Another activity involved showing movies with uplifting messages. The children especially enjoyed “The Butterfly Circus,” a short film about a young man without limbs who saw himself as an object of pity and ridicule, cursed from birth. Yet through the encouragement of others, the young man discovers inner strength and self-respect.

The last day of the week was an amazing one for all. The children wanted to have a water fight, and I accepted that challenge enthusiastically. I bought some squirt guns, balloons, buckets and hoses, and asked them to bring theirs, too, if they had any. The students, teachers, staff and even Sister Bertilla joined the match; it was by far the happiest day ever. They enjoyed filling the balloons with water and throwing them at each other in an atmosphere of safety and happiness, of laughter and joy.

This seemed to help them. I noticed during the weeks that followed that they seemed more relaxed and happier. They became eager to come to school and, from then on, little children rushed up to hug me whenever they saw me. I’m glad for this; it is truly touching.

I continue to pay great attention to carrying out extracurricular activities from kindergarten to tenth grade — from music and drama activities to events such as art exhibitions, holiday parties and sporting competitions that make the whole school very excited.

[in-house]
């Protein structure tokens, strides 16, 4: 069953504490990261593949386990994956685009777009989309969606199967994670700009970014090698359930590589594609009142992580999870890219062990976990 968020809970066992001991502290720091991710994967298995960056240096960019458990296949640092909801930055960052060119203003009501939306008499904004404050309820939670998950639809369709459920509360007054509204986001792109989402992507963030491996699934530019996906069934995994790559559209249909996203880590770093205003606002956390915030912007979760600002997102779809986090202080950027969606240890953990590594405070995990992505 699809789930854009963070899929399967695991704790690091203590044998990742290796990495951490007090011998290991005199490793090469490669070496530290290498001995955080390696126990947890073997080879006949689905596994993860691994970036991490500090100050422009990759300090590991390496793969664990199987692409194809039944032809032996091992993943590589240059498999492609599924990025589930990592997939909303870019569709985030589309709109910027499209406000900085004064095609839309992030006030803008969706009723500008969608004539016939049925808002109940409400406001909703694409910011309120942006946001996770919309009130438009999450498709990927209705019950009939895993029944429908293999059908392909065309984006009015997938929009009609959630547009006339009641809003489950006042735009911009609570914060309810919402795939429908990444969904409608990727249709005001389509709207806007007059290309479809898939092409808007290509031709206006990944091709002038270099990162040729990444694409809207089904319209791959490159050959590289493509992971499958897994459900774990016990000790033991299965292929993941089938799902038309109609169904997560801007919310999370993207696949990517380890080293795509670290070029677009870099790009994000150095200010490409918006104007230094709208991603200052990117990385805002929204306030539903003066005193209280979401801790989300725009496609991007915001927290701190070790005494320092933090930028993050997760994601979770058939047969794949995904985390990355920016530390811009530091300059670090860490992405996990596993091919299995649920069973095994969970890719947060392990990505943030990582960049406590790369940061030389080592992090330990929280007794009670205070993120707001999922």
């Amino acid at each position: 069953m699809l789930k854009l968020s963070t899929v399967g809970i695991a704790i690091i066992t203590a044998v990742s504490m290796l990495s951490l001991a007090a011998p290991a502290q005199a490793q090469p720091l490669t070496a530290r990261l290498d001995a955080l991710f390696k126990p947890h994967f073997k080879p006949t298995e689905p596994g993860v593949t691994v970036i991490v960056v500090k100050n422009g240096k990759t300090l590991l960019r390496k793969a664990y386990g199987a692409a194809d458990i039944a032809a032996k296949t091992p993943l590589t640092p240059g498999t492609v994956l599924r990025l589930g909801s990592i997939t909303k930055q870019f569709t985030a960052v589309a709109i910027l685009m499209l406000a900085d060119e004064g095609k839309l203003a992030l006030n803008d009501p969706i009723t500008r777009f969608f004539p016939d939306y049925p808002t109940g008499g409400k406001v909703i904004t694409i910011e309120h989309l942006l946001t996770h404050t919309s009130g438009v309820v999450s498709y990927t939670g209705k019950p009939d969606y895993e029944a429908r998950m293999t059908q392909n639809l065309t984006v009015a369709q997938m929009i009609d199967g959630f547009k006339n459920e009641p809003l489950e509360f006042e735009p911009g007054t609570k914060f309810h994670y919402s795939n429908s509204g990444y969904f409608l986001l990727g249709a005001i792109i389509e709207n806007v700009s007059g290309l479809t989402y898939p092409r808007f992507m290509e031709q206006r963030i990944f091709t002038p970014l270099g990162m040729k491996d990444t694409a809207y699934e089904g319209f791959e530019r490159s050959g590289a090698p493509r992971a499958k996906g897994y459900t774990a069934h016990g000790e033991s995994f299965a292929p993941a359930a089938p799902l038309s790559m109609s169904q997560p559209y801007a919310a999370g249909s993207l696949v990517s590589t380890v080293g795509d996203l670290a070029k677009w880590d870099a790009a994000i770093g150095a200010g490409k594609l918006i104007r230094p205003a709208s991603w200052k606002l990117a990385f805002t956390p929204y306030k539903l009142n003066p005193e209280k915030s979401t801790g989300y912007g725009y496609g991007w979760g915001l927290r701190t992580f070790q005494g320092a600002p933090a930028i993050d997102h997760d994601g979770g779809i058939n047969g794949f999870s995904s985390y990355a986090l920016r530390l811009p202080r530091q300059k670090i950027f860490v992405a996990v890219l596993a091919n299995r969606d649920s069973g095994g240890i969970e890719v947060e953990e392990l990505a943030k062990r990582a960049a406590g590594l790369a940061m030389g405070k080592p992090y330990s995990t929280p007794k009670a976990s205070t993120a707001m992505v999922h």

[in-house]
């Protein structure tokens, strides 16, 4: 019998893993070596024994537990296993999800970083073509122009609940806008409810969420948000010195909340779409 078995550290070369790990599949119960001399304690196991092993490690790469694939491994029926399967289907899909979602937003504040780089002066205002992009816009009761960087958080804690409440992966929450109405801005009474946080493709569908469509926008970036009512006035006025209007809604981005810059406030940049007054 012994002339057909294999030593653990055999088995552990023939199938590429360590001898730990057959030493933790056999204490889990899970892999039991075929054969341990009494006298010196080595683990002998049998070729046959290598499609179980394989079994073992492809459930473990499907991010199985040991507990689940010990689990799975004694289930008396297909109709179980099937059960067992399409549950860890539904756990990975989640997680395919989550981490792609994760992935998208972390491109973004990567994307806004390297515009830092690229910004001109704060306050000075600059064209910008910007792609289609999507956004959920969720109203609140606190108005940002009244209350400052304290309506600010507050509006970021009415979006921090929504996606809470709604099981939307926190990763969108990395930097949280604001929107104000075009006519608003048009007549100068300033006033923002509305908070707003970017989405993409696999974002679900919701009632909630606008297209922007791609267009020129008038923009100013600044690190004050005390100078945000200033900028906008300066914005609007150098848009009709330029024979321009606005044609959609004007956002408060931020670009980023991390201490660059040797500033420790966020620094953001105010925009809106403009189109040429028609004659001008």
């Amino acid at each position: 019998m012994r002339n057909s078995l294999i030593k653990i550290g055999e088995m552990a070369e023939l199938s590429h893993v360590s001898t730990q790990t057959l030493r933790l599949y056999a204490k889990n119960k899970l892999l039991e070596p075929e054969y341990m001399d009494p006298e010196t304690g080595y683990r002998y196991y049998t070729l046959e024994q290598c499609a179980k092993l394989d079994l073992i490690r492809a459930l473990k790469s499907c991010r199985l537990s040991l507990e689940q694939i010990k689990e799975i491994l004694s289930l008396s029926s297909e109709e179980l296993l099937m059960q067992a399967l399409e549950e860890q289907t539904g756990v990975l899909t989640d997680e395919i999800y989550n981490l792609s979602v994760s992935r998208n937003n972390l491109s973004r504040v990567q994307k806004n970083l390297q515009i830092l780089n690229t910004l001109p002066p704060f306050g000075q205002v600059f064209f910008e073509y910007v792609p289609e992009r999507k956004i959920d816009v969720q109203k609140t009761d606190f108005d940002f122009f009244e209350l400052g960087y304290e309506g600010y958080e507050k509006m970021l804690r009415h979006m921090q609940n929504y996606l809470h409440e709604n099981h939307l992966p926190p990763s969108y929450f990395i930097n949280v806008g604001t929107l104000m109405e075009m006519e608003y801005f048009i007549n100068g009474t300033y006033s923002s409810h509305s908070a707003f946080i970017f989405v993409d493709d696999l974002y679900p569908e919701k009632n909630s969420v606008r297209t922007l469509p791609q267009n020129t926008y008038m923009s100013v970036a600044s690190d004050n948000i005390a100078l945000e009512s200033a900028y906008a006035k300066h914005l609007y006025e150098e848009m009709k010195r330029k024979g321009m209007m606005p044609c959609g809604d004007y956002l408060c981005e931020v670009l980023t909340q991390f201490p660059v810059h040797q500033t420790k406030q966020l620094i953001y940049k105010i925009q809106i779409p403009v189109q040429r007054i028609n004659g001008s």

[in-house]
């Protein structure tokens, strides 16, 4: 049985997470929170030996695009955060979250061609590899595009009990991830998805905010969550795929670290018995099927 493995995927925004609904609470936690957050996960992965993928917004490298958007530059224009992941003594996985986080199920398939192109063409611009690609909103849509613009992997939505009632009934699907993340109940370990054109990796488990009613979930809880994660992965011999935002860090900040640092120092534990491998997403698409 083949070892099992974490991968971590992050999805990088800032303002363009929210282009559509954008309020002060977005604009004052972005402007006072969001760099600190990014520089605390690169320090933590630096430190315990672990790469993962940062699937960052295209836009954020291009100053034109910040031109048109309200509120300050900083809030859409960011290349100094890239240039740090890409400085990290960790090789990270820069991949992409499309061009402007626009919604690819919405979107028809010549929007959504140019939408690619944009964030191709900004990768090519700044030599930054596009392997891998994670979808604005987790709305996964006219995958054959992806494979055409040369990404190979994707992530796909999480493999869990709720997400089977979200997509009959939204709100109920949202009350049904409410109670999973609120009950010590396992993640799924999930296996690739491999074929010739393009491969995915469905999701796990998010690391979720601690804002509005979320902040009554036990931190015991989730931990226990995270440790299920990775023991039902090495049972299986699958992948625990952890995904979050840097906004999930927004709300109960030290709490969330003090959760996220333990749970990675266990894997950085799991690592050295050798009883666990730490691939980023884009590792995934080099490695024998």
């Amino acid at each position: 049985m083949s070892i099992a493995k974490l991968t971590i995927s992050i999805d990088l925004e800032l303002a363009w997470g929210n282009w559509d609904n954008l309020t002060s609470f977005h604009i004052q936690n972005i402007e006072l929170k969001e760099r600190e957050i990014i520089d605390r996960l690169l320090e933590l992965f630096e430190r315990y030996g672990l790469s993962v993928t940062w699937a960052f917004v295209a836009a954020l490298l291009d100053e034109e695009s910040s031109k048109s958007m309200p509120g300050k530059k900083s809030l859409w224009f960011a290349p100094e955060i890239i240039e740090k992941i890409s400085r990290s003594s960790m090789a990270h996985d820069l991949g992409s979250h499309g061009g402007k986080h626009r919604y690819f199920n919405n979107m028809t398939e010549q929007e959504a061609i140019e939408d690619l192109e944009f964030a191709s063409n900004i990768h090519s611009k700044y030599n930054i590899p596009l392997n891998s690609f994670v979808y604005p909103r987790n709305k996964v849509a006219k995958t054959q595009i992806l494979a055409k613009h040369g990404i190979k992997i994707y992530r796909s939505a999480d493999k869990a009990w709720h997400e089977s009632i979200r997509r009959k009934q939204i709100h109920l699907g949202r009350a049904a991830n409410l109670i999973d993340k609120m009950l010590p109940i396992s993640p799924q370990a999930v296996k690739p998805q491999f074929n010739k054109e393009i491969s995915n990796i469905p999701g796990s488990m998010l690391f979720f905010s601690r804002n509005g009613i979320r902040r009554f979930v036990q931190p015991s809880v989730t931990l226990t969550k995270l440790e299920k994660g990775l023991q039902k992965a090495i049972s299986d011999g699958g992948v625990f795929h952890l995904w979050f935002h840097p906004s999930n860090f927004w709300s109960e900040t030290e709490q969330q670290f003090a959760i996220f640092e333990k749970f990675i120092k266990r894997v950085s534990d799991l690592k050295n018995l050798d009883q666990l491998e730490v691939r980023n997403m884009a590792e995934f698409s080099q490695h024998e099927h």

Despite these wonderful responses, the greatest impact on children may yet be found not in what they receive, but what they give.

Volunteer in-kind assistance events, with assistance from Islamic Relief, have created an opportunity for the children to connect and grow with their community by giving a helping hand to families in Gaza. Students collect for those most in need clothes, blankets, shoes, towels, toys and school bags. This encourages a sense of love and charity. I’m confident that instilling this spirit of generosity among young people is a critical matter of character building for a more kind and loving society.

The funniest of all events was our Environment Day, when we wanted to promote cleanliness. We started by cleaning all around outside the school, and all the students and teachers were enthusiastically committed to the task. After returning to the school and having a recess period, the schoolyard was the dirtiest it had ever been. It was a good opportunity for them to learn that being clean is about both external and internal.

“Beautiful is what you make beautiful.” I told them, at the end of the day.

My final vow was a lifelong commitment to God. Therefore, I have accepted and taken up a challenge to work and serve in a conflict area like Gaza to help make a difference in the lives of the children and to their community no matter the burdens. But the sisters cannot succeed without the help of our lay helpers and employees — true collaborators who, despite the ups and downs, have never failed us.

As for Sister Martina, Sister Bertilla and I: We are sisters in every sense, and our fates meet daily in the worship of the sacred. It’s true we are engaged with the world and could disagree on earthly matters, but we are united forever by the trust, love and consecration of the Immaculate Hearts of Jesus and Mary through the virtue and holy soul of the Holy Father. Our hearts remain indissolubly united with his.